ROI is a mantra in today’s pricing environment. One of the biggest opportunities in any market is to improve ROI by becoming the price leader – defined as the company in the marketplace whose competitors adjust appropriately to any price move that it makes.
Company A has two principal competitors and a number of smaller niche players. The niche players serve focused geographic areas or offer specialty products or services to unique segments of the customer base. Company A is a premium priced producer and is a price leader. Each time it raises or lowers prices, its competitors also make a price move. If Company B has a current price which is 90% of Company A, then when Company A lowers its price Company B will adjust proportionally. Thus Company B will still have a price 90% of Company A. The reverse occurs when Company A takes a price increase.
To establish the position of price leader, two conditions must be present. The first condition is that Company A must have sufficient market share to impact the market. There are no absolutes, but the norm would typically be between 25-30% or even more. Proctor and Gamble, for example, typically seeks a 35% share in any market, believing that this is the minimum requirement to influence price. As importantly for P&G, 35% share provides enough financial return to justify the investment of time and resources needed to exert price leadership.
The second condition is to invest the time and resources needed to thoroughly understand the marketplace.
It is a cliché that you cannot do good pricing without good information. This is especially true for a price leader. If a leader consistently fails to read the price/value proposition, and the overall impact of price changes, competitors will eventually stop following. Dow Chemical is a paradigm of a price leader which invests in good information.
Price leadership costs and it costs more when a company first makes the attempt. It is not for the faint of heart. Typically, a company trying to be a price leader will first increase prices. Competitors will not automatically respond. They will wait to see if the company is committed to the price increase.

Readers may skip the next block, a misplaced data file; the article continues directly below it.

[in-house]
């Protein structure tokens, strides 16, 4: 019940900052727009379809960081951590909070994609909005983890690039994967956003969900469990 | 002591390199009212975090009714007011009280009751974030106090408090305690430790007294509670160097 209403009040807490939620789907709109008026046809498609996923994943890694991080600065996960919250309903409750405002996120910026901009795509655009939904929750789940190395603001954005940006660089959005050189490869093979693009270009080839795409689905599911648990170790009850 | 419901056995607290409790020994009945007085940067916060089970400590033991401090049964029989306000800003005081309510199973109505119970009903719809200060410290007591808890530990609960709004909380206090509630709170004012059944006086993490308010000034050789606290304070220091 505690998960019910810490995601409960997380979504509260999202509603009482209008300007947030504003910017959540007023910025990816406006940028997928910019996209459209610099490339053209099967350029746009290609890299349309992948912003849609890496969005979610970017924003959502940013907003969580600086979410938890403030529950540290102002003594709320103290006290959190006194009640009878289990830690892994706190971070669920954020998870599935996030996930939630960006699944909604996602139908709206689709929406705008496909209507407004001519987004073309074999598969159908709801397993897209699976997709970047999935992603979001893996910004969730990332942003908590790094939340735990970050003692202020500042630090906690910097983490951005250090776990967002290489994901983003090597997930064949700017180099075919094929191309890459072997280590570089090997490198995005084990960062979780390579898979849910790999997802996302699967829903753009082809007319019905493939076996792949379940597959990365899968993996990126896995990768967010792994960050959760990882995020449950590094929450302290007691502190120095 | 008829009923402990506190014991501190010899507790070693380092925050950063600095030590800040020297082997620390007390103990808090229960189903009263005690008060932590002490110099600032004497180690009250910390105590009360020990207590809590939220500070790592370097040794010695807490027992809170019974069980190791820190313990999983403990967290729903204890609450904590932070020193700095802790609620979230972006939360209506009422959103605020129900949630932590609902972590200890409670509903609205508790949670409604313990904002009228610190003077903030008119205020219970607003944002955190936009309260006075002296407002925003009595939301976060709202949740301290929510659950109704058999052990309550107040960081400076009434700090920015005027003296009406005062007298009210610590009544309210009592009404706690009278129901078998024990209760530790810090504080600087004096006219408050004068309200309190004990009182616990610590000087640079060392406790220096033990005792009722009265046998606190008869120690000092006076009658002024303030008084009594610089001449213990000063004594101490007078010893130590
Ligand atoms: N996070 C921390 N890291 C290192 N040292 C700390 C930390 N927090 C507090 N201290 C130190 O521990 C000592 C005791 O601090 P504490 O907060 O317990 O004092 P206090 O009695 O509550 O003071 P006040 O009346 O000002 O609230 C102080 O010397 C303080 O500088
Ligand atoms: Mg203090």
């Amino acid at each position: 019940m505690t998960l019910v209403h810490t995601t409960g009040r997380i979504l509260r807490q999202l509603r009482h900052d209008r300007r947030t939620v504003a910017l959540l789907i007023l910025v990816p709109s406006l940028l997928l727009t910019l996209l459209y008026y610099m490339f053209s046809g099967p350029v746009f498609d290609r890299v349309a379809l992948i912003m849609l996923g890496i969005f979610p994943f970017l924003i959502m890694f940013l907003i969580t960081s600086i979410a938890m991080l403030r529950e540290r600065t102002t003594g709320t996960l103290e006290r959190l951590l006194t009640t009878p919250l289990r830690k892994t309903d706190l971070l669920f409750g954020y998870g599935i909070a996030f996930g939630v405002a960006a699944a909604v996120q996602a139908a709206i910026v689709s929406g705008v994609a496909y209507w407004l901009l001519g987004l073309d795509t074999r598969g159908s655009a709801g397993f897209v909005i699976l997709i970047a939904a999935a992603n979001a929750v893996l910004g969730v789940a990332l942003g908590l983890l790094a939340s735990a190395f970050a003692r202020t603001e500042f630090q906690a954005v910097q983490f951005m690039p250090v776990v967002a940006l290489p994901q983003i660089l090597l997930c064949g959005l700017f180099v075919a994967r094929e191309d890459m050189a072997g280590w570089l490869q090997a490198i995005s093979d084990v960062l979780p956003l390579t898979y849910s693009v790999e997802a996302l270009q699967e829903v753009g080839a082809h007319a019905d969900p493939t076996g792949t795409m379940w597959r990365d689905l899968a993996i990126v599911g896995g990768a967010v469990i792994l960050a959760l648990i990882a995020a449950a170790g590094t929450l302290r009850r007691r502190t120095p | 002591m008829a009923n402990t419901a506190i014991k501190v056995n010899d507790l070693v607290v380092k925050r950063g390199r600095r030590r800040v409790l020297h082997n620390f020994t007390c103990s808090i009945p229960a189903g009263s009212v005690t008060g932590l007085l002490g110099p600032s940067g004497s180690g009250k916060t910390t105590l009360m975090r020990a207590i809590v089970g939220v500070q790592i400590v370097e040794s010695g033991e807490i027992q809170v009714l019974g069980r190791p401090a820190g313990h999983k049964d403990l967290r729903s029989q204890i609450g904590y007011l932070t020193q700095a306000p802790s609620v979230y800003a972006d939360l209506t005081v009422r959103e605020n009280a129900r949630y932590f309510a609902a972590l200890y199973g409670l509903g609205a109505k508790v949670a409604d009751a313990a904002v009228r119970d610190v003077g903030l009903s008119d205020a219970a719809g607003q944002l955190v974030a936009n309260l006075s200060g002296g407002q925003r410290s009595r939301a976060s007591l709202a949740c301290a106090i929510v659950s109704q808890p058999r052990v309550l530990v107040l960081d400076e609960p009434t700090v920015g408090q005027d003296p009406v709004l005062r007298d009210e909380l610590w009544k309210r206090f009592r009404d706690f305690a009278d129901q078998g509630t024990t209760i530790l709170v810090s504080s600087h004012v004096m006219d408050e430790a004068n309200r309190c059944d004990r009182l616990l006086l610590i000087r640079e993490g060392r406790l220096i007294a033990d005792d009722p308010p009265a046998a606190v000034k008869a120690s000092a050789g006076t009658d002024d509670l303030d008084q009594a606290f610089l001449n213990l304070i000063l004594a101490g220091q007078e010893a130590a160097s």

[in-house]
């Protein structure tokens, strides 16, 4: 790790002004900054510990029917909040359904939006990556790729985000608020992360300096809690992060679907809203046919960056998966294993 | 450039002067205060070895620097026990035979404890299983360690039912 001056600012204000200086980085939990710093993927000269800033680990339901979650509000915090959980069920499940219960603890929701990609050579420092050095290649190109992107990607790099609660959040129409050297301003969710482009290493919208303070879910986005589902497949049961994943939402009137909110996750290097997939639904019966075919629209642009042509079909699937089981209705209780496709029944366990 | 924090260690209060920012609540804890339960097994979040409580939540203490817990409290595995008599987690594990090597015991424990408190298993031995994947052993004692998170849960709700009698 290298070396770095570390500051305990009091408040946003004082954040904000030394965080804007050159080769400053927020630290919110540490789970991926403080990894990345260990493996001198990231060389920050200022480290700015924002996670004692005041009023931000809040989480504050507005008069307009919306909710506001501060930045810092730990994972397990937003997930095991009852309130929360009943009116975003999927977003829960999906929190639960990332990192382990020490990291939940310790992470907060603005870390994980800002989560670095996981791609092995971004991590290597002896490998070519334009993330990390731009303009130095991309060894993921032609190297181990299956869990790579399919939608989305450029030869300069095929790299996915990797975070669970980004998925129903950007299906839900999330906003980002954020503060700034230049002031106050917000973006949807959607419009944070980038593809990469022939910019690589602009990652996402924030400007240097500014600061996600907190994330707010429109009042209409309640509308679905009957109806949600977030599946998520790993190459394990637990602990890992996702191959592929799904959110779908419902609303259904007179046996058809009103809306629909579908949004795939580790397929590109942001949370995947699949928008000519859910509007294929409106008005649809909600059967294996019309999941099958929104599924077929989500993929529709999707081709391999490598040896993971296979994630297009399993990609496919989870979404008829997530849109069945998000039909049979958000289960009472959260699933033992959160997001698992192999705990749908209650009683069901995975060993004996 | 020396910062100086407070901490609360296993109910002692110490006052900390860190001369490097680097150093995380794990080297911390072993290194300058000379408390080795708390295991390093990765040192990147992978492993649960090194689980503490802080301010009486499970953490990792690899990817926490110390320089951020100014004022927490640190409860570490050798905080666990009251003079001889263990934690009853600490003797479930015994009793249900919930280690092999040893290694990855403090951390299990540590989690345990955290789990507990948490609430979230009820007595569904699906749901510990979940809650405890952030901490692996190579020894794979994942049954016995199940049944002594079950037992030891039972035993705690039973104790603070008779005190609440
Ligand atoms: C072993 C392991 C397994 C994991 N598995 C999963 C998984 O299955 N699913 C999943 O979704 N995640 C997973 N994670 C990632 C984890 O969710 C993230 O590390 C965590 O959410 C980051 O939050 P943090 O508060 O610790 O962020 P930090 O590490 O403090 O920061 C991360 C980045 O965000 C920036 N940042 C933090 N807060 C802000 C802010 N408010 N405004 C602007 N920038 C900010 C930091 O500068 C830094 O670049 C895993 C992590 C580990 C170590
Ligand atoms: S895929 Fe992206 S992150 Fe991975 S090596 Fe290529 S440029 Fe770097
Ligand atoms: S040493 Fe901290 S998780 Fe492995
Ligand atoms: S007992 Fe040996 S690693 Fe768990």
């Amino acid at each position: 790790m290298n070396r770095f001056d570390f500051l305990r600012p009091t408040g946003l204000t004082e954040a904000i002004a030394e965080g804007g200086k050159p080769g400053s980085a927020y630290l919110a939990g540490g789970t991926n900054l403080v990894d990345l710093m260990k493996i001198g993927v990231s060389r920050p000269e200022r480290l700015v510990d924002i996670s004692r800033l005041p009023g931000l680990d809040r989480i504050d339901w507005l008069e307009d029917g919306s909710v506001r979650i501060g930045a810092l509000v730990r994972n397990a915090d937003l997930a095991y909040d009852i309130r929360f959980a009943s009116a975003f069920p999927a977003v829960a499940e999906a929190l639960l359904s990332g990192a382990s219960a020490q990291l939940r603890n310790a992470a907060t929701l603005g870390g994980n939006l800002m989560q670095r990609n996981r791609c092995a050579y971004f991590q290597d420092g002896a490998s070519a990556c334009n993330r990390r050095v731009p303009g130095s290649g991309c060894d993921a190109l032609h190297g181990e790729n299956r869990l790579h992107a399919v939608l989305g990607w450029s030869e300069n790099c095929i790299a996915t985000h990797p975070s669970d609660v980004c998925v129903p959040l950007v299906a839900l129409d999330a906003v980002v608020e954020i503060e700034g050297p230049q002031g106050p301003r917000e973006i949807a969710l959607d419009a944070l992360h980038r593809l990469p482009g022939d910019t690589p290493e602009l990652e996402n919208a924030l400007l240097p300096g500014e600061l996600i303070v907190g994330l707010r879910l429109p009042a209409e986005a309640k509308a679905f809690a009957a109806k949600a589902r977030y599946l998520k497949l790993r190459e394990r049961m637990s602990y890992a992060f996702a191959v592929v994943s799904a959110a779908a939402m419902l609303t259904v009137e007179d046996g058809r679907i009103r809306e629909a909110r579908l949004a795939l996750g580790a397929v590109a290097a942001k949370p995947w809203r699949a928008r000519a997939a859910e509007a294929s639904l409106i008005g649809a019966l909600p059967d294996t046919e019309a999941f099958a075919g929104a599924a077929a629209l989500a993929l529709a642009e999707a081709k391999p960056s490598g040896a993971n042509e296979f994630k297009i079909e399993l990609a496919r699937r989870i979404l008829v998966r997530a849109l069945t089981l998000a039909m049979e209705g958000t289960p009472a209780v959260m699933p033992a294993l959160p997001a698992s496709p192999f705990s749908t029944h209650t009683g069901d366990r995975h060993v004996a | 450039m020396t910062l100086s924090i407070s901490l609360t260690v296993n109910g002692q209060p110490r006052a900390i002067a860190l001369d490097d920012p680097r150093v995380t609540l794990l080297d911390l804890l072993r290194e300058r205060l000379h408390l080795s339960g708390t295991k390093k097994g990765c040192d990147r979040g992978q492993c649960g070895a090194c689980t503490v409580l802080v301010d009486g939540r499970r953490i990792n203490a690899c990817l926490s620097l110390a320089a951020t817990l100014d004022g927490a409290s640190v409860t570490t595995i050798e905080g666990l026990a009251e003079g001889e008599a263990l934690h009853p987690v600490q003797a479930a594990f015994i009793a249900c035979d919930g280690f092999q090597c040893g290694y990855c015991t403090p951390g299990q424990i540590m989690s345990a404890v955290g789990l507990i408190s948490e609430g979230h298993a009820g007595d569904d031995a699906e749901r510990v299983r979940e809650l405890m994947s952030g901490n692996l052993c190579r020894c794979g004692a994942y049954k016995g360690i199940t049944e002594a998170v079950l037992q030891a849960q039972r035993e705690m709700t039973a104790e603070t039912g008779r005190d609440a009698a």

And the acid test is that the leader is prepared to lose some business initially to commit to the increase. Few executives are willing to take that risk unless they are convinced that it will work. This reinforces the need for good market intelligence to allay the fears of top management.
Truth be told, there are no guarantees when you are asserting price leadership. A contingency plan should accompany the leadership strategy to elegantly recover if it is unsuccessful. If it works it will take a series of selling cycles before competitors feel comfortable with the leader and start reacting more appropriately and sooner. The shorter the selling cycle, the faster the response. This reduces the cost of leadership over time.
In the movie “What About Bob?”, Bill Murray plays an eccentric, neurotic character whose unpredictable behavior eventually reverses the roles between his therapist and himself. He takes control of his therapist’s life. Just like Bob Wiley in the movie, eccentric and unpredictable price moves can yield greater short-term control over pricing.
Another way to achieve price leadership is to create pricing momentum. Momentum is created by changing price in a rapid fire, unpredictable way to get the attention of competitors. It may consist of promotional discounts on a rotating suite of products while increasing prices on others. Success is measured by set targets for each price move, including sales revenue, units sold, competitor response and time to competitor response.
Two things are essential. The first is selecting a spectrum of products for promotion or increases. The second is making these price moves as transparent as possible.
Using pricing momentum to become a price leader is a high wire act. A mix of price increases, decreases and promotional pricing over relatively short periods of time will eventually capture market attention and encourage competitors to follow the leader.
To recap, the following should be noted about price leadership:
The company must have enough market presence to influence pricing.
Formal market intelligence is required to avoid disaster.
Each price move should have a contingency plan to recover if it does not succeed.
Each price move should be accompanied by setting targets to measure success or failure.
The company must understand that price leadership costs. It has benefits but these benefits will not occur immediately.
Over time, if successful, the short-term costs will go down as competitors respond more quickly and appropriately.
Benefits must be gauged and measured to ensure continuing commitment to price leadership.
Pricing momentum created by rapid-fire price changes may be an effective tactic for price leadership.
Pricing momentum has been successfully executed by a number of companies. By creating a new dynamic in the market they can capture the attention of competition and use it to take the leadership position in pricing.